Rebecca Tapscott highlights some of the findings from her recently published paper ‘The Government Has Long Hands: Community Security Groups and Arbitrary Governance in Uganda’s Acholiland‘ (JSRP Paper 24)
In Acholiland, northern Uganda, many villages have local security arrangements, usually comprised of a handful of young men responsible for enforcing local by-laws, arresting suspects who do not comply voluntarily, and patrolling at night to deter crime. There is no name for such initiatives—they are often referred to descriptively as “the able bodied youth who provide security in the village.” Other times, they are called “peace keepers,” “local security,” “youth security,” or sometimes simply “youth.”
My paper examines such community security initiatives as a lens to explore the state-society relationship and the nature of public authority in Gulu District. It builds on literature on boundary institutions and hybrid security providers (e.g. Lund 2006, Pratten & Sen 2007, Rodgers 2006). Based on approximately 150 interviews conducted between February and December 2014, it appears that there is a high level of discretion about when and how the state intervenes in matters of security. Countless discrete and seemingly random interventions produce a continually shifting boundary that functions to destabilise and fragment local security provision. In turn, this (1) denies critique of the system, and (2) makes the possibility of state intervention always present in people’s imaginations. There is a saying in Acholi that emphasises the power of the government to appear at any moment and impose its will: “Gamente cinge bor” or, “The government has long hands.”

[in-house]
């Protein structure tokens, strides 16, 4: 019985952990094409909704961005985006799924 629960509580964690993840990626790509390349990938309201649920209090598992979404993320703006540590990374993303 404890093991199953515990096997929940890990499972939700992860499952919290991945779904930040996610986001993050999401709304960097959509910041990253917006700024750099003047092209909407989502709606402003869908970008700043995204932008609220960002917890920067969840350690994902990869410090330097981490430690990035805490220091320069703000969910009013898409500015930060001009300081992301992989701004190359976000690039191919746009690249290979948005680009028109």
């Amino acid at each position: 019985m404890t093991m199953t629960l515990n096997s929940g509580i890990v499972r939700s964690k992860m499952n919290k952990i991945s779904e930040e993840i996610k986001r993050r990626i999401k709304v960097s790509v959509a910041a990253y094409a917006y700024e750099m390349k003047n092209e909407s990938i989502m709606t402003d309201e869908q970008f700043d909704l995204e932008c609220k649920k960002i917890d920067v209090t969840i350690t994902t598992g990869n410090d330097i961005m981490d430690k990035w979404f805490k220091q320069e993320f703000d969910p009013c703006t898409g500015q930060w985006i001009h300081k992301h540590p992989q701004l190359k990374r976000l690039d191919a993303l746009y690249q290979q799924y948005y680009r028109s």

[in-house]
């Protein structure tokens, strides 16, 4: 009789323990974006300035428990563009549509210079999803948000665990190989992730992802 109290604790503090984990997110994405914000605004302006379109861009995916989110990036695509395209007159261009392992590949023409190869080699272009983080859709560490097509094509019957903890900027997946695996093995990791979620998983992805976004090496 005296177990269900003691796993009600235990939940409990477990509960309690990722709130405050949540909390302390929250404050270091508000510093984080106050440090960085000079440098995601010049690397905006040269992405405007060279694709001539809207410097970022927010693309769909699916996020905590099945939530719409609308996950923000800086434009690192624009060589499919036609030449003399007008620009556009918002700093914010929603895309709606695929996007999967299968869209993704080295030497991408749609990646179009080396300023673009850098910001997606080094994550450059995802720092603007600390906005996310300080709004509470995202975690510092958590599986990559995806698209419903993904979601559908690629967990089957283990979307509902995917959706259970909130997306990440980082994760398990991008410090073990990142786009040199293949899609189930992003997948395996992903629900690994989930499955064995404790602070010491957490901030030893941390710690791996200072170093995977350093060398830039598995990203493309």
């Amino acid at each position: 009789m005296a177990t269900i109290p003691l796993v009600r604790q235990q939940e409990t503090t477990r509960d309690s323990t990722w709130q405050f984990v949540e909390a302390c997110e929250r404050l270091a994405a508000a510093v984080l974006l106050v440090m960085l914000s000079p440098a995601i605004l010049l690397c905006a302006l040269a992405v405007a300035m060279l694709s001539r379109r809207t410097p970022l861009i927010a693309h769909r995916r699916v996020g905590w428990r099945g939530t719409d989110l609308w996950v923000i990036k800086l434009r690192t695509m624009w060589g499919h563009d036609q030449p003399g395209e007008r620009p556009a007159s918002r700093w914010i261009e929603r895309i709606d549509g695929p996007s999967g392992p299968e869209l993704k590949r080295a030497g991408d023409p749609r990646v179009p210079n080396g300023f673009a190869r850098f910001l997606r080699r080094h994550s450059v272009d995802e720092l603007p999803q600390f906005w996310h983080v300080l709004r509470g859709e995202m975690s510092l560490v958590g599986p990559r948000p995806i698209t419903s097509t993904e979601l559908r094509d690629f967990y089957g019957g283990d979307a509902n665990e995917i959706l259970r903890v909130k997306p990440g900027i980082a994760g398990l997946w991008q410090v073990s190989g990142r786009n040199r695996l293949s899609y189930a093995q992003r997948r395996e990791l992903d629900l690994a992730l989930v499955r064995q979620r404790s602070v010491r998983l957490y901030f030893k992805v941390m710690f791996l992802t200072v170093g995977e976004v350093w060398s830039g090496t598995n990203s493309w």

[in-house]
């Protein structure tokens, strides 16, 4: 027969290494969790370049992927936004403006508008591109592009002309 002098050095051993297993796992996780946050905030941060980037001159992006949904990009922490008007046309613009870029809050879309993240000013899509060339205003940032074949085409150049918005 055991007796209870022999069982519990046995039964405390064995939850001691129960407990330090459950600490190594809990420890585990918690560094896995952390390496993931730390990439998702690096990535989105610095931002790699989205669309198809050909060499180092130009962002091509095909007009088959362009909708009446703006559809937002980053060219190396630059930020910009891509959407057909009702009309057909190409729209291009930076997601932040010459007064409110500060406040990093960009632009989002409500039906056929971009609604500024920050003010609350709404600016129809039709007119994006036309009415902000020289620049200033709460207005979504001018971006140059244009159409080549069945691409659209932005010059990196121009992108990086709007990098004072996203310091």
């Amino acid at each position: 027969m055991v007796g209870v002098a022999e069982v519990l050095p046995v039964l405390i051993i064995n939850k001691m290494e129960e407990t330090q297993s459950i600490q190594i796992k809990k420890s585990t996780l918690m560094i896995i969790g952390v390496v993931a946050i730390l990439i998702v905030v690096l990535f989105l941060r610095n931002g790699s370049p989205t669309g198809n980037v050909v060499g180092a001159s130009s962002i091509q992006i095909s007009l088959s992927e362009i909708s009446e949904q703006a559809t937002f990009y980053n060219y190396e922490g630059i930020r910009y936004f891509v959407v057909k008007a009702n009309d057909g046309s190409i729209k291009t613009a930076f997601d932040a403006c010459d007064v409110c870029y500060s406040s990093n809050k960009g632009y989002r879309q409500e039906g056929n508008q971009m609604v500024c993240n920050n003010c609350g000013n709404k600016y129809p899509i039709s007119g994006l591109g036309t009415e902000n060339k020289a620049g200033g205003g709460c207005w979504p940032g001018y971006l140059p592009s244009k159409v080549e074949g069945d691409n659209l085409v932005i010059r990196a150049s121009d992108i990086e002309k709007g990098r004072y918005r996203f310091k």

The resultant picture is one of uncertainty. In this world, young men’s identities as “crime preventers” versus “crime promoters” hinge on the institutional environment, personal relationships, the nature of the act, and luck. While local institutions are tasked with the responsibility of providing justice and security, they have limited authority. In an environment where the state always holds the trump card, a diversity of justice and security actors function to reinforce the power of the state.
Thus, the Ugandan state is neither an absent ruler, nor an indirect ruler. By making the prospect of intervention always uncertain, the possibility remains ever-present. Coupled with a long memory of violent conflict, unpredictable state intervention renders the government ever-present in civilian imaginations despite being generally materially absent. The state uses arbitrary intervention—both in terms of whether it will intervene, and if so, which rules it will apply—to secure a position as hegemon in the imaginations of the population. As such, the government is divested of any strategic need to provide day-to-day security for the population, as well as the logic of physical occupation to control territory. Instead, “institutionalised arbitrariness” prevails as a low-cost mode of governance, producing subjects and undermining threats.
This argument suggests that citizens’ cumulative experience of disorganisation, ineptitude and corruption create more than the sum of their parts—and that this outcome, whether intentional or unintentional on the part of the government, functions to reinforce the power of the centre without requiring improvements in service delivery nor significant physical presence on the ground. If this is the case, it suggests that donors must think critically about interventions that support “local” or “hybrid” solutions to justice and security as these may continue to contribute to uncertainty in a context of arbitrary intervention on the part of the state.